DCSA publishes beta releases of eBL and booking data standards

The Digital Container Shipping Association (DCSA) has published beta releases of its DCSA Standards for the Booking Process 1.0 and Bill of Lading 2.0 as the organisation continues its quest to introduce end-to-end digitalisation within the shipping documentation process.

The standards aim to enable frictionless sharing of digitised shipping data, eliminating the need to rekey booking information into the electronic Bill of Lading (eBL) by aligning eBL standards with booking process standards, allowing for the automatic uptake of booking process data.

All related documents are now available to download for free on the DCSA website, with API definitions also published on SwaggerHub and a reference implementation available on GitHub.

In conjunction with these releases, DCSA has added a section to its website to allow interested parties to review and provide feedback on the beta versions of its standards.

The feedback site will allow a three-month public review and feedback period where contributors can select the standard they would like to review and suggest their own changes, additions or requests for clarification.

Once the review period is ended, DCSA says it will revise the standards based on input from the site and release new versions within a three-month timeframe.

“In 2021, only 1.2% of the bills of lading issued by carriers was digital,” said Thomas Bagge, CEO of DCSA.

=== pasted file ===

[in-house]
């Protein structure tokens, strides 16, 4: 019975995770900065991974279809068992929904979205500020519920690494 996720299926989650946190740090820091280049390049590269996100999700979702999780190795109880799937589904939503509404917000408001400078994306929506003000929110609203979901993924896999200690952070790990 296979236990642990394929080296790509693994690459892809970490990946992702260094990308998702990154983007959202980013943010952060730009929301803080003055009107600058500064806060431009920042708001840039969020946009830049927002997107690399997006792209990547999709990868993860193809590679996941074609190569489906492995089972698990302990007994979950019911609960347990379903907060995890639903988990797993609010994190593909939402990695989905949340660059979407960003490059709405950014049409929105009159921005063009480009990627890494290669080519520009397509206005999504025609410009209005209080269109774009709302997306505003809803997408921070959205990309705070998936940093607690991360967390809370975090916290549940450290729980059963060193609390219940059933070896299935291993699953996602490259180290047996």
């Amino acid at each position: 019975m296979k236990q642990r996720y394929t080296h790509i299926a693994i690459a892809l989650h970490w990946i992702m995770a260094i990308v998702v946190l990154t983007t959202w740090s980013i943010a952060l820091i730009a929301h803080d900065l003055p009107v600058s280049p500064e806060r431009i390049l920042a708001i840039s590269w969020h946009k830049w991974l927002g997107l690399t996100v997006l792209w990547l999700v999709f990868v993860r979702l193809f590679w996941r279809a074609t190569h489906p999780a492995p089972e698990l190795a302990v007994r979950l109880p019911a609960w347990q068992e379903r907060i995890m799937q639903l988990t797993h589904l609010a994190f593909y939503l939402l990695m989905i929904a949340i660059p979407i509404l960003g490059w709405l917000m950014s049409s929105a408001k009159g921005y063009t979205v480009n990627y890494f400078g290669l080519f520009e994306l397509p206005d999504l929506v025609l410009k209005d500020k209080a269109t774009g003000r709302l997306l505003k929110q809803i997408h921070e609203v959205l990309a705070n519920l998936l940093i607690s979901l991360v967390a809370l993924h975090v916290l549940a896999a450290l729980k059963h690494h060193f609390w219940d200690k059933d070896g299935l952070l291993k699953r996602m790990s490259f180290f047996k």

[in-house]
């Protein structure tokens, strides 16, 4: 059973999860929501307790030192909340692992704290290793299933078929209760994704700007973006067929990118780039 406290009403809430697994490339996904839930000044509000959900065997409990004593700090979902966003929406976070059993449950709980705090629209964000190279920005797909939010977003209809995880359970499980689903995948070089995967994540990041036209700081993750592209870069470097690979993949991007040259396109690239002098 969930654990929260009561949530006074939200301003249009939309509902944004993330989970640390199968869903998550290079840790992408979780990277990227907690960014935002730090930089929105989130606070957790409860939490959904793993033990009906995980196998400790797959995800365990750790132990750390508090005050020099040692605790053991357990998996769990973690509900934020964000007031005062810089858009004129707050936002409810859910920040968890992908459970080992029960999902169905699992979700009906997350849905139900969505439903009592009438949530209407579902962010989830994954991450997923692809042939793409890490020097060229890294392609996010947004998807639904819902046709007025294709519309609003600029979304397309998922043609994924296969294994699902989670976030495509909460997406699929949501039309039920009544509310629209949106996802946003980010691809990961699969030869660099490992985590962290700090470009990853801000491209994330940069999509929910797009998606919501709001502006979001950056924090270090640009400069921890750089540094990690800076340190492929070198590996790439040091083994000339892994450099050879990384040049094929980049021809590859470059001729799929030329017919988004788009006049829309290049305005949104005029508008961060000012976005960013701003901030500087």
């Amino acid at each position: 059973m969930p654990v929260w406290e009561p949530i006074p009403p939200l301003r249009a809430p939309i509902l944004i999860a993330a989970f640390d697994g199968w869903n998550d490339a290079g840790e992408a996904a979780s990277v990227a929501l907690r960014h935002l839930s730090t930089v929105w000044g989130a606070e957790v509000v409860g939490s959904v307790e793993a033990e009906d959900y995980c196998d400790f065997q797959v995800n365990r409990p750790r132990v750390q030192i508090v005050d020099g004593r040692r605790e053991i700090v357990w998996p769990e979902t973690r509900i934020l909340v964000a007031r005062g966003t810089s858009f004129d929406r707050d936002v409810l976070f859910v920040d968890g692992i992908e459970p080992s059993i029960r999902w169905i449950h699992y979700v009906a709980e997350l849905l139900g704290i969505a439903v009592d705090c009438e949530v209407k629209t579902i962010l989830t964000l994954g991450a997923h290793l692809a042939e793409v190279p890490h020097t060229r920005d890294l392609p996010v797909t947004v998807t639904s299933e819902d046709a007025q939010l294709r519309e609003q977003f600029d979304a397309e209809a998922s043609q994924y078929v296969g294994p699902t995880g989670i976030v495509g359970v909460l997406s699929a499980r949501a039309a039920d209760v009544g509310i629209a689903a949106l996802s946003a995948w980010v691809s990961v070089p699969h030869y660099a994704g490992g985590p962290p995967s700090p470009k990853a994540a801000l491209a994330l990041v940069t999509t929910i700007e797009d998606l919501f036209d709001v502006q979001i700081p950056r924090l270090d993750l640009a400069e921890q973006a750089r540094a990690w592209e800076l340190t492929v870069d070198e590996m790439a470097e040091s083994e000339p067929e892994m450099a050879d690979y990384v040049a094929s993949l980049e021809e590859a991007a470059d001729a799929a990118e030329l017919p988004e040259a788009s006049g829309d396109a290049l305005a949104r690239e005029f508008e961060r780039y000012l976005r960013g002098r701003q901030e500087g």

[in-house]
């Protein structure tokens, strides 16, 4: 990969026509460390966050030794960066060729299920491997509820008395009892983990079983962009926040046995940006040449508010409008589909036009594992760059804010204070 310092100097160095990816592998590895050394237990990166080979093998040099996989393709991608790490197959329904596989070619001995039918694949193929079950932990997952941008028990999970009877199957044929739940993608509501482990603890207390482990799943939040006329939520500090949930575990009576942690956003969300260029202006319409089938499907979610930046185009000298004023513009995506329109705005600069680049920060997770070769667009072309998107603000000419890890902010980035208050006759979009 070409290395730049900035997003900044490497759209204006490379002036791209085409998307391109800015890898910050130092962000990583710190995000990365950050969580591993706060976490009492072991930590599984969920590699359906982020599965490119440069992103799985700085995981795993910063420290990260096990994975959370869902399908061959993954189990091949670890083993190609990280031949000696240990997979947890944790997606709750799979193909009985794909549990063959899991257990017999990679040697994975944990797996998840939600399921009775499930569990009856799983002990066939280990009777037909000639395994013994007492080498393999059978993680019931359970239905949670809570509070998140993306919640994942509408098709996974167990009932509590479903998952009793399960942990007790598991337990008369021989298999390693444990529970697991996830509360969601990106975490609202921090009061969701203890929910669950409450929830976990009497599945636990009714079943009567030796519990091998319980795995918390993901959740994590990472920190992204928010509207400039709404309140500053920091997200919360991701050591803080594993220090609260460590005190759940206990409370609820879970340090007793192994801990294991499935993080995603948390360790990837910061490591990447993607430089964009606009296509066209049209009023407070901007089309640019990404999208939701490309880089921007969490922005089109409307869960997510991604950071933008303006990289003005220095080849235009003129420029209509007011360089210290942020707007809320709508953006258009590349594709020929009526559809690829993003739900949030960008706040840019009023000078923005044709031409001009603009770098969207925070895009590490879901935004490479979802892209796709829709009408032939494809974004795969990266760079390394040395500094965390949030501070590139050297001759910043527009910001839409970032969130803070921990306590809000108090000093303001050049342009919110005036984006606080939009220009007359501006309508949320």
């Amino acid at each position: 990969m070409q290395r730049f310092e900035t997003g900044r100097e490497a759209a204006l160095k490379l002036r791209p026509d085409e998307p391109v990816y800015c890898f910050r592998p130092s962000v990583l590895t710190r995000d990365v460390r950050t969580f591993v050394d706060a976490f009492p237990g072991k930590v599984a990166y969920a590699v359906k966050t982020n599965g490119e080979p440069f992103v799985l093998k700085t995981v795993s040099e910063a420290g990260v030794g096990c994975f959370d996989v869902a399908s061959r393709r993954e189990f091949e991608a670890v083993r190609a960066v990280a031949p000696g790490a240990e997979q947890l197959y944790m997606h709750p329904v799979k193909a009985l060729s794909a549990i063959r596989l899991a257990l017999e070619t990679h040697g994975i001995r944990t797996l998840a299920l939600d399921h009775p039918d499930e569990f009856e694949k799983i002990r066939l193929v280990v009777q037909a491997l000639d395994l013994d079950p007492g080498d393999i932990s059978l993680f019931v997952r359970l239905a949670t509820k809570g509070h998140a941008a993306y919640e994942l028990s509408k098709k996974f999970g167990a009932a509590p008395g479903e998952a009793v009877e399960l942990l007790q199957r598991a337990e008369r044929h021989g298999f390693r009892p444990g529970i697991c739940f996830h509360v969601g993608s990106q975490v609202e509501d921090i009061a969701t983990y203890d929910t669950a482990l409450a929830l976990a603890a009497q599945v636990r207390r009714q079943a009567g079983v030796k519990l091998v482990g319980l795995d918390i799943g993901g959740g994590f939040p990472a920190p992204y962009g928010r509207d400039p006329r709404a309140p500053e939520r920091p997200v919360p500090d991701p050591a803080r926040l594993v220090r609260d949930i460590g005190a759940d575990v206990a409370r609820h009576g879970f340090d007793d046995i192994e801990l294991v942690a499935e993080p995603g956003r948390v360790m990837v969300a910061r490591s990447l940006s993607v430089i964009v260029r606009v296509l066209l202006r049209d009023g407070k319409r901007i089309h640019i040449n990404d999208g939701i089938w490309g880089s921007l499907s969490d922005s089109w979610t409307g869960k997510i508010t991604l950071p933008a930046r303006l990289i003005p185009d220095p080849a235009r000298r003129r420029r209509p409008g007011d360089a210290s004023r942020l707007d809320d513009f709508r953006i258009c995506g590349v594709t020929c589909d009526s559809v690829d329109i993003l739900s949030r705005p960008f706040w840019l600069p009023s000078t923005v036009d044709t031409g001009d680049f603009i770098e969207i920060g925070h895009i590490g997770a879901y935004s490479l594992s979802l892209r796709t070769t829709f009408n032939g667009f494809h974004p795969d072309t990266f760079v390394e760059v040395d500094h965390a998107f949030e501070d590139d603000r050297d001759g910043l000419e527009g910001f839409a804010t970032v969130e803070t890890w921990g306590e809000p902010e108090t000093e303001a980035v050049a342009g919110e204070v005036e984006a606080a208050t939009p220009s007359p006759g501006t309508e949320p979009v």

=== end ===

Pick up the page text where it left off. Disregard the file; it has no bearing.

“Fortunately, this leaves much room for improvement of the B/L process, which will have a significant and positive impact on international trade. Eliminating paper each year will improve sustainability, and digitising documents will increase the accuracy and availability of digital data, which will benefit everyone along the supply chain, including customs organisations.”

“The public and private sectors must work together to address legal and technical interoperability issues if we want to grow eBL usage. We are encouraged to see top level government initiatives designed to drive standards adoption and data exchange across the globe, such as the recently announced FLOW (Freight Logistics Optimization Works) initiative from the Biden Administration.”

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Rob O'Dwyer

Rob is Chief Network Officer and one of the founders of Smart Maritime Network. He also serves as Chairman of the Smart Maritime Council. Rob has worked in the maritime technology sector since 2005, managing editorial for a range of leading publications in the transport and logistics sector. Get in touch by email by clicking here, or on LinkedIn by clicking here.

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